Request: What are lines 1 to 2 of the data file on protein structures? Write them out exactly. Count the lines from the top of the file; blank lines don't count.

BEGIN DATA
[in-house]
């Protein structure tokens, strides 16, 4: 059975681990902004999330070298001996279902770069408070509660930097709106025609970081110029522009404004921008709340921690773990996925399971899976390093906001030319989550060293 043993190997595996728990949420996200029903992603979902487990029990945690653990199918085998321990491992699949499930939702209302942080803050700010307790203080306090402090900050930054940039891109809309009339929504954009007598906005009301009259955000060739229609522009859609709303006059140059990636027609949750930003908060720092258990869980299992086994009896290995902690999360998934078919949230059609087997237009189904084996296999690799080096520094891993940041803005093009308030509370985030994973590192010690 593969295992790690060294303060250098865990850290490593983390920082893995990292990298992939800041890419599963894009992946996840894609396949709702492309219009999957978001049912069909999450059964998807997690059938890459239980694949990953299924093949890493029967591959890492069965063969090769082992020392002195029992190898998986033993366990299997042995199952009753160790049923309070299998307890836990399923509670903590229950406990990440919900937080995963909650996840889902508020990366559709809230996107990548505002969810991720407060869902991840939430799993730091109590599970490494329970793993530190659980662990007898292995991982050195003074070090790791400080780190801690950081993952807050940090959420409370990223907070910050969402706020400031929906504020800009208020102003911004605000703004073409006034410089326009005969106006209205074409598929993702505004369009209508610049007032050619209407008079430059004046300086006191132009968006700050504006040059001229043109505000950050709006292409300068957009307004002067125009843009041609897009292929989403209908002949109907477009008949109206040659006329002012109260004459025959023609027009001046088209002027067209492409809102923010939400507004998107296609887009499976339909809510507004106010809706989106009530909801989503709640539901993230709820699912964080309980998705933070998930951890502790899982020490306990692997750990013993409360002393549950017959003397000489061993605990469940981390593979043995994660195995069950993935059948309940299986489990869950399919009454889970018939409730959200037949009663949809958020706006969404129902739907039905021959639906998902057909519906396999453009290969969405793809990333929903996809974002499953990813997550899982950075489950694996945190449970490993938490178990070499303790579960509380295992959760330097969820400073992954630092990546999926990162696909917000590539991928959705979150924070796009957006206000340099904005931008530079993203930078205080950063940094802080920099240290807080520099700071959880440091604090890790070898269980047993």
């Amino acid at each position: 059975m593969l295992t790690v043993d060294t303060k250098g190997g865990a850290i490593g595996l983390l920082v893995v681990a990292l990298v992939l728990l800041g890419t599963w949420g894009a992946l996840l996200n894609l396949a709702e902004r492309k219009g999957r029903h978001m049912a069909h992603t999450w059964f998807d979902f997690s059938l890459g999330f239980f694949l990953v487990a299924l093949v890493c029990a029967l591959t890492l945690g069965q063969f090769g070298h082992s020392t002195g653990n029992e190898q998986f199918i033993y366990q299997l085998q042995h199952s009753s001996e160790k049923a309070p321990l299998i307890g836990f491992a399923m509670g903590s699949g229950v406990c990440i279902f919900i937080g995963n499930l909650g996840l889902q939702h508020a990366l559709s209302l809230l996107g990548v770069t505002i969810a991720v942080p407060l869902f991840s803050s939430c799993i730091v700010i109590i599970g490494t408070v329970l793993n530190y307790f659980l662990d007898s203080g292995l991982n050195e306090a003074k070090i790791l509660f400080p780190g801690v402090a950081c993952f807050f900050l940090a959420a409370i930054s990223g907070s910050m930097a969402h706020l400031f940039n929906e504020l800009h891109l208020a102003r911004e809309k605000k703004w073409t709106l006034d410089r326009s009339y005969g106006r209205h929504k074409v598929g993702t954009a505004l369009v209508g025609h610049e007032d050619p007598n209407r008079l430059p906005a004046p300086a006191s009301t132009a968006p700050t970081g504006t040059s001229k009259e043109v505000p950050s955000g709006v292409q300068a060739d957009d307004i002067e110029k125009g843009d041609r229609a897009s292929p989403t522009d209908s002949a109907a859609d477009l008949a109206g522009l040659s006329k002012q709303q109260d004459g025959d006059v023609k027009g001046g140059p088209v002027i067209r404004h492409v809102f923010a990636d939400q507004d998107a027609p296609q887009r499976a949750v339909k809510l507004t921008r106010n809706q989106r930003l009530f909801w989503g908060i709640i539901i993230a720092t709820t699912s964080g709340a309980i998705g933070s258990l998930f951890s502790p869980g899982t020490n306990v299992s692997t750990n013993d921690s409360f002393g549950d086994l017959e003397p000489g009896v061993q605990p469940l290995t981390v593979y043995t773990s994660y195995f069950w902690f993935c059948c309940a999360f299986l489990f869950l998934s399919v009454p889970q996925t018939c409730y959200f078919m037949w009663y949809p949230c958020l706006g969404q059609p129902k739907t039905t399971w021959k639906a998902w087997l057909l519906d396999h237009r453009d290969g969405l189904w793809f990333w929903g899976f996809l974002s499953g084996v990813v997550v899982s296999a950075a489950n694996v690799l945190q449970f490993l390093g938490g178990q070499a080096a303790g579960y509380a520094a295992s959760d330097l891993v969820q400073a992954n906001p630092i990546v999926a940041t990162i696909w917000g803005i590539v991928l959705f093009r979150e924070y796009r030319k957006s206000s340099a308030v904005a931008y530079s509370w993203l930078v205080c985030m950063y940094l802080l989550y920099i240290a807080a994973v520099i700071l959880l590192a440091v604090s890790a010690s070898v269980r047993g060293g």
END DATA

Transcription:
[in-house]
């Protein structure tokens, strides 16, 4: 059975681990902004999330070298001996279902770069408070509660930097709106025609970081110029522009404004921008709340921690773990996925399971899976390093906001030319989550060293 043993190997595996728990949420996200029903992603979902487990029990945690653990199918085998321990491992699949499930939702209302942080803050700010307790203080306090402090900050930054940039891109809309009339929504954009007598906005009301009259955000060739229609522009859609709303006059140059990636027609949750930003908060720092258990869980299992086994009896290995902690999360998934078919949230059609087997237009189904084996296999690799080096520094891993940041803005093009308030509370985030994973590192010690 593969295992790690060294303060250098865990850290490593983390920082893995990292990298992939800041890419599963894009992946996840894609396949709702492309219009999957978001049912069909999450059964998807997690059938890459239980694949990953299924093949890493029967591959890492069965063969090769082992020392002195029992190898998986033993366990299997042995199952009753160790049923309070299998307890836990399923509670903590229950406990990440919900937080995963909650996840889902508020990366559709809230996107990548505002969810991720407060869902991840939430799993730091109590599970490494329970793993530190659980662990007898292995991982050195003074070090790791400080780190801690950081993952807050940090959420409370990223907070910050969402706020400031929906504020800009208020102003911004605000703004073409006034410089326009005969106006209205074409598929993702505004369009209508610049007032050619209407008079430059004046300086006191132009968006700050504006040059001229043109505000950050709006292409300068957009307004002067125009843009041609897009292929989403209908002949109907477009008949109206040659006329002012109260004459025959023609027009001046088209002027067209492409809102923010939400507004998107296609887009499976339909809510507004106010809706989106009530909801989503709640539901993230709820699912964080309980998705933070998930951890502790899982020490306990692997750990013993409360002393549950017959003397000489061993605990469940981390593979043995994660195995069950993935059948309940299986489990869950399919009454889970018939409730959200037949009663949809958020706006969404129902739907039905021959639906998902057909519906396999453009290969969405793809990333929903996809974002499953990813997550899982950075489950694996945190449970490993938490178990070499303790579960509380295992959760330097969820400073992954630092990546999926990162696909917000590539991928959705979150924070796009957006206000340099904005931008530079993203930078205080950063940094802080920099240290807080520099700071959880440091604090890790070898269980047993």